❉ “Not recommended if you’ve just eaten your dinner”
I love Cherry Red Records – pretty much everything they put out is at best totally brilliant, or – at worst – of some esoteric interest to the ardent music fan. When We Are Cult boss James Gent put the new list of Cherry Red releases up for grabs – and I’d realised that I’d missed out on the Sheffield electronica album and other more ‘me’ fare – I ‘plumped’ for an unknown Cilla reissue. Now I thought it would be something akin to a collection of her early, highly regarded Merseysound classics, or something in line with Ace Records’ upcoming compilation She Came From Liverpool! Merseyside Girl-Pop 1962-1968.
Alas, it was not to be.
Especially for You (Revisited) is a beefed-up reissue of Cilla’s 1980 album (me, neither) and is twinned with Classics & Collectibles – a ragtag bag of odds and sods from the waxing and waning of her later career as a light entertainment host and (vaguely, very minor) gay icon status from the eighties and nineties and beyond.
Sounds horrible? Well. Let’s see.
I’d say that Cilla Black was a divisive figure here in Liverpool, but as far as I can gather, that’s simply not true. She was universally disliked, and despite the 2017 unveiling of her Mathew Street statue, there’s always been a feeling that Cilla – like her contemporaries Ken Dodd and Jimmy Tarbuck – are in no way representatives of the true spirit of the city.
An old cliché about Liverpool is that its residents don’t like anyone who has left the city for fame and fortune (or anything else); there may be a grain of truth in this, but in all my long lifetime I’ve never heard anyone hold this opinion – young or old, rich or poor. Nobody I’ve ever talked has ever given a flying one. The reason Cilla was so universally disliked was that she was a horrible Tory (tautology klaxon!), had a voice with (shall we say) a questionable timbre and made the sort of knobhead light entertainment (shite entertainment) programmes that have been the curse of anyone with any sensitivity/education/enlightenment for the past four decades and were the progenitors of such horrible spawn as The X Factor, Take Me Out and numerous other monstrosities. And let’s face it, that ITV biopic from a few years ago proved indisputably that Cilla was basically a poor man’s Sheridan Smith.
There’s no doubting that the early ‘60s Cilla was great. The Bacharach and David covers, the Beatles songs and one or two originals from the mini-skirted, quirky and quite frankly different singer were a breath of fresh pop air. There was – from all accounts – much parochial jealousy at the time regarding Priscilla Maria Veronica White’s rise to fame. The former Cavern club cloakroom ticket collector was accused of riding the, er, coat tails of The Beatles and received wisdom suggested that Liverpool rival Beryl Marsden was a much more talented singer (you would have to ask someone like Mersey musicologist Spencer Leigh for the validity of that claim) and there was always a suspicion surrounding the pushy young singer’s becoming the chosen one in a packed field.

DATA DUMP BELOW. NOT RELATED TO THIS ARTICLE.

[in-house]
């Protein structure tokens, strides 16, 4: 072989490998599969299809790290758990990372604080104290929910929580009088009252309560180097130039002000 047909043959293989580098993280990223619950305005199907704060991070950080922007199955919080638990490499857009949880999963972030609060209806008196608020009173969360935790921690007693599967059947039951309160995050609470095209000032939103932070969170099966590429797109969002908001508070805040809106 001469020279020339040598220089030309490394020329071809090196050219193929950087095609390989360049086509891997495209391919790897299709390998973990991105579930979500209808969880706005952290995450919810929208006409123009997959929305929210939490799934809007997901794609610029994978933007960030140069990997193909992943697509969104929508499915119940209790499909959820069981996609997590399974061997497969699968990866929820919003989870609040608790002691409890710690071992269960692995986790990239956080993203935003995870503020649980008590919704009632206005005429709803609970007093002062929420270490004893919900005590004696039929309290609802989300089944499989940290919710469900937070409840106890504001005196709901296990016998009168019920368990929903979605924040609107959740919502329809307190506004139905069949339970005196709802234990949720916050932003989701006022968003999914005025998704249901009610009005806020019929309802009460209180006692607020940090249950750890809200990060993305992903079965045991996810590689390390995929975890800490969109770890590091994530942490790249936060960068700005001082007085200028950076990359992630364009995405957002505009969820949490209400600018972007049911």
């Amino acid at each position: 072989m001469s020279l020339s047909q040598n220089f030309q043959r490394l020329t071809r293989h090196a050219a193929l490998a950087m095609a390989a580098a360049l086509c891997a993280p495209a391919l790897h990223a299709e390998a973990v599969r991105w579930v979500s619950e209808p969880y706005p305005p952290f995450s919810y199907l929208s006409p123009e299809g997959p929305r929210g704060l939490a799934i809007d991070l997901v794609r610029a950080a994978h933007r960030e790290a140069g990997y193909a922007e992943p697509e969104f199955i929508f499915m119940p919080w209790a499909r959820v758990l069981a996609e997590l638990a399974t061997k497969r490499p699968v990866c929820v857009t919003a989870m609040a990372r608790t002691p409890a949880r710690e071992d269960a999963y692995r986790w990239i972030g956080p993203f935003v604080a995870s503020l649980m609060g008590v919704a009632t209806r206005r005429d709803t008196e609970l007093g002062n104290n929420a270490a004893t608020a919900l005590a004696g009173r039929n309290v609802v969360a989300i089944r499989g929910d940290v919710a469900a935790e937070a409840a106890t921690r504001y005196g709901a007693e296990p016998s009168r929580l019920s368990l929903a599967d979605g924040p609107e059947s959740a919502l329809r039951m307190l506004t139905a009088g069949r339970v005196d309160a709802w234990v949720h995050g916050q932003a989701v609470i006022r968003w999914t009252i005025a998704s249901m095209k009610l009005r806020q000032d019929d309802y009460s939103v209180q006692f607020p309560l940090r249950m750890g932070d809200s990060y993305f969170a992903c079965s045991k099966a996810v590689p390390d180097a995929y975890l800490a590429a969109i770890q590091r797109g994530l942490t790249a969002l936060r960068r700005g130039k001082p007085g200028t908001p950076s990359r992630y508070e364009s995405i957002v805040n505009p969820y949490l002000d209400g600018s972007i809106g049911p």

But Cilla Black became a star and rightly surfed the waves of a Merseysound which effortlessly conquered the charts from late 1962 onwards. Towards the end of the decade, the hits started to dry up, and variety tunes like Something Tells Me and the teeth-itchingly ghastly Liverpool Lullaby were rare successes before the hits dried up forever. It has to be said that 1969’s If I Thought You’d Ever Change Your Mind is a great song and was later (much later) covered by the reclusive Agnetha Fältskog in a rare return to the recording studio:
I always try to give credit where it’s due, but it’s difficult with ‘Our’ Cilla. I can understand why people didn’t like her – perhaps (like many of her contemporaries) it was because she acquired a fortune through promulgating and revelling in tat; it might have been that strange way she pronounce ‘hair’ as ‘hurrrr’, or people might have seen that brilliant internet pic where she’s refusing to move from a reserved (for someone else) table because of her own self-importance. The post-sixties Cilla meant little to me, and if she turned up on TV, I turned off, but if there’s a single solitary reason why she joined my very long list of detestables, it happened one cold winter’s evening in 1974.
Cilla was doing an outside broadcast for one of her many horrible TV shows (The Young Generation dance group/some sort of circus act/Val Doonican as not-so-special guest, that sort of thing) and as she was bantering with Joe Public in that insincere, Timmy Williams-esque manner that Bruce Forsyth had to a T. She picked on some young girl and asked her a barrage of closed questions that didn’t allow the girl to give anything but the shortest of answers.
“Who’s your favourite band?” asked Cilla.